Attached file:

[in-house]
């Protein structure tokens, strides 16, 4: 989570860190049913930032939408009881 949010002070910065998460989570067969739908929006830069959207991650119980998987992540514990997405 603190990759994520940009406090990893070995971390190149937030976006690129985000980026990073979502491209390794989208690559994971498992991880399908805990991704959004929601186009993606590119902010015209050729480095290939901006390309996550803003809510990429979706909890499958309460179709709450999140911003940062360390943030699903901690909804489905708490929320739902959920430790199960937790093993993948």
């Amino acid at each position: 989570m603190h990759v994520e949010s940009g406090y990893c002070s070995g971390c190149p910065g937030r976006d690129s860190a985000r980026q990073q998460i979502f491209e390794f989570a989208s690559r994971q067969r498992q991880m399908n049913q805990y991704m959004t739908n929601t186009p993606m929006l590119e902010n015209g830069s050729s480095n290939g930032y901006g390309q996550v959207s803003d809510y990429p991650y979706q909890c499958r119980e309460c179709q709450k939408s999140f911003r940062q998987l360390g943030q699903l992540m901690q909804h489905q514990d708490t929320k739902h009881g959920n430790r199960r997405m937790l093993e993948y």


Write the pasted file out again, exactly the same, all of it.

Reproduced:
[in-house]
């Protein structure tokens, strides 16, 4: 989570860190049913930032939408009881 949010002070910065998460989570067969739908929006830069959207991650119980998987992540514990997405 603190990759994520940009406090990893070995971390190149937030976006690129985000980026990073979502491209390794989208690559994971498992991880399908805990991704959004929601186009993606590119902010015209050729480095290939901006390309996550803003809510990429979706909890499958309460179709709450999140911003940062360390943030699903901690909804489905708490929320739902959920430790199960937790093993993948």
């Amino acid at each position: 989570m603190h990759v994520e949010s940009g406090y990893c002070s070995g971390c190149p910065g937030r976006d690129s860190a985000r980026q990073q998460i979502f491209e390794f989570a989208s690559r994971q067969r498992q991880m399908n049913q805990y991704m959004t739908n929601t186009p993606m929006l590119e902010n015209g830069s050729s480095n290939g930032y901006g390309q996550v959207s803003d809510y990429p991650y979706q909890c499958r119980e309460c179709q709450k939408s999140f911003r940062q998987l360390g943030q699903l992540m901690q909804h489905q514990d708490t929320k739902h009881g959920n430790r199960r997405m937790l093993e993948y």